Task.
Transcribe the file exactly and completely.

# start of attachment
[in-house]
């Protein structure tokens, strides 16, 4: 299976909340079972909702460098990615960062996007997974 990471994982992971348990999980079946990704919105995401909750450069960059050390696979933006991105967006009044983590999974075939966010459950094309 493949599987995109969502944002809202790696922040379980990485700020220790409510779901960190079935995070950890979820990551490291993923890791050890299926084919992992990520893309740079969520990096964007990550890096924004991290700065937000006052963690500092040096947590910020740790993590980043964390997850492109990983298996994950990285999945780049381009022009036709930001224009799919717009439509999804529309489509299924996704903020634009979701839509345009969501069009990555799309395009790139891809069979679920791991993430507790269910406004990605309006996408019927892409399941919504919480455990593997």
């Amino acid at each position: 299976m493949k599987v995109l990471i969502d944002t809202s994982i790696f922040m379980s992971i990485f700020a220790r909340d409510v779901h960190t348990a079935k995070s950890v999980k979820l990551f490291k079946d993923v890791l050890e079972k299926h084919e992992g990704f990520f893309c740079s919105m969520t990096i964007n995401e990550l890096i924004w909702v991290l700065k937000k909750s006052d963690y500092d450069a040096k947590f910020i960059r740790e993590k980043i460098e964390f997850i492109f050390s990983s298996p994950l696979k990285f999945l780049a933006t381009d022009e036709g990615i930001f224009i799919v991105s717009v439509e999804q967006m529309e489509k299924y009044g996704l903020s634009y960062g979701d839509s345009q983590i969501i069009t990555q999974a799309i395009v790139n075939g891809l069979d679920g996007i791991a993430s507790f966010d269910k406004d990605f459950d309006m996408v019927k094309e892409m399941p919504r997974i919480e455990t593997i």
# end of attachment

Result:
[in-house]
């Protein structure tokens, strides 16, 4: 299976909340079972909702460098990615960062996007997974 990471994982992971348990999980079946990704919105995401909750450069960059050390696979933006991105967006009044983590999974075939966010459950094309 493949599987995109969502944002809202790696922040379980990485700020220790409510779901960190079935995070950890979820990551490291993923890791050890299926084919992992990520893309740079969520990096964007990550890096924004991290700065937000006052963690500092040096947590910020740790993590980043964390997850492109990983298996994950990285999945780049381009022009036709930001224009799919717009439509999804529309489509299924996704903020634009979701839509345009969501069009990555799309395009790139891809069979679920791991993430507790269910406004990605309006996408019927892409399941919504919480455990593997």
């Amino acid at each position: 299976m493949k599987v995109l990471i969502d944002t809202s994982i790696f922040m379980s992971i990485f700020a220790r909340d409510v779901h960190t348990a079935k995070s950890v999980k979820l990551f490291k079946d993923v890791l050890e079972k299926h084919e992992g990704f990520f893309c740079s919105m969520t990096i964007n995401e990550l890096i924004w909702v991290l700065k937000k909750s006052d963690y500092d450069a040096k947590f910020i960059r740790e993590k980043i460098e964390f997850i492109f050390s990983s298996p994950l696979k990285f999945l780049a933006t381009d022009e036709g990615i930001f224009i799919v991105s717009v439509e999804q967006m529309e489509k299924y009044g996704l903020s634009y960062g979701d839509s345009q983590i969501i069009t990555q999974a799309i395009v790139n075939g891809l069979d679920g996007i791991a993430s507790f966010d269910k406004d990605f459950d309006m996408v019927k094309e892409m399941p919504r997974i919480e455990t593997i």